The Court, however, directed the State to make all arrangement to ensure safe conduct of proceedings at the trial courts and also provide adequate security to the petitioners and their associates as might be warranted from the security perspective.


Incidents in support of the contention that the accused were unlikely to get a fair trial in Punjab


  • the murder of the accused Mohinder Pal Singh Bittoo on 22.06.2019 inside the Nabha Central jail, showed the threat to the lives of other co-accused in the hands of the radical elements in the State.
  • public appeals have been made to socially boycott the accused and also to those dealing with them, such as lawyers, doctors and taxi drivers and these developments would indicate the serious difficulties faced by the accused in conducting their defence.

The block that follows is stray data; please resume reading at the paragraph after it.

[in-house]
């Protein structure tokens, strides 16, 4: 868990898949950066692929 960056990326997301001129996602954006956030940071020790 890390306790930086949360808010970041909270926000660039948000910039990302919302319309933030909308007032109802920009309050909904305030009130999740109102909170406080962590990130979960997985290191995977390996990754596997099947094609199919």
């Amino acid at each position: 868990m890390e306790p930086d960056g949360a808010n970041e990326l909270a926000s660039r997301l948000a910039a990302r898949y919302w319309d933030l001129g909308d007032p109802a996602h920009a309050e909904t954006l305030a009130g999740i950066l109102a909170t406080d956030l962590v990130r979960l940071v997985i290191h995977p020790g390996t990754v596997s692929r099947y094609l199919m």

• a forced statement under Section 164 CrPC was obtained from the petitioner which suggests that in Punjab, an unbiased prosecution cannot be ensured.
  • mass gathering in the court premises where these cases are listed on the given dates, shows the threat to the life of the accused since adequate arrangement and security has not been provided by the State.

Why the Supreme Court refused to transfer the trial


Explaining when can a trial be transferred from one Court to another, the Court said that the Court must be fully satisfied about existence of such factors which would make it impossible to conduct a fair trial. General allegation of surcharged atmosphere is not however sufficient.

“The apprehension of not getting a fair and impartial trial cannot be founded on certain grievances or convenience of the accused but the reasons have to be more compelling than that. No universal Rules can however be laid down for deciding transfer petitions and each one has to be decided in the backdrop of that case alone.”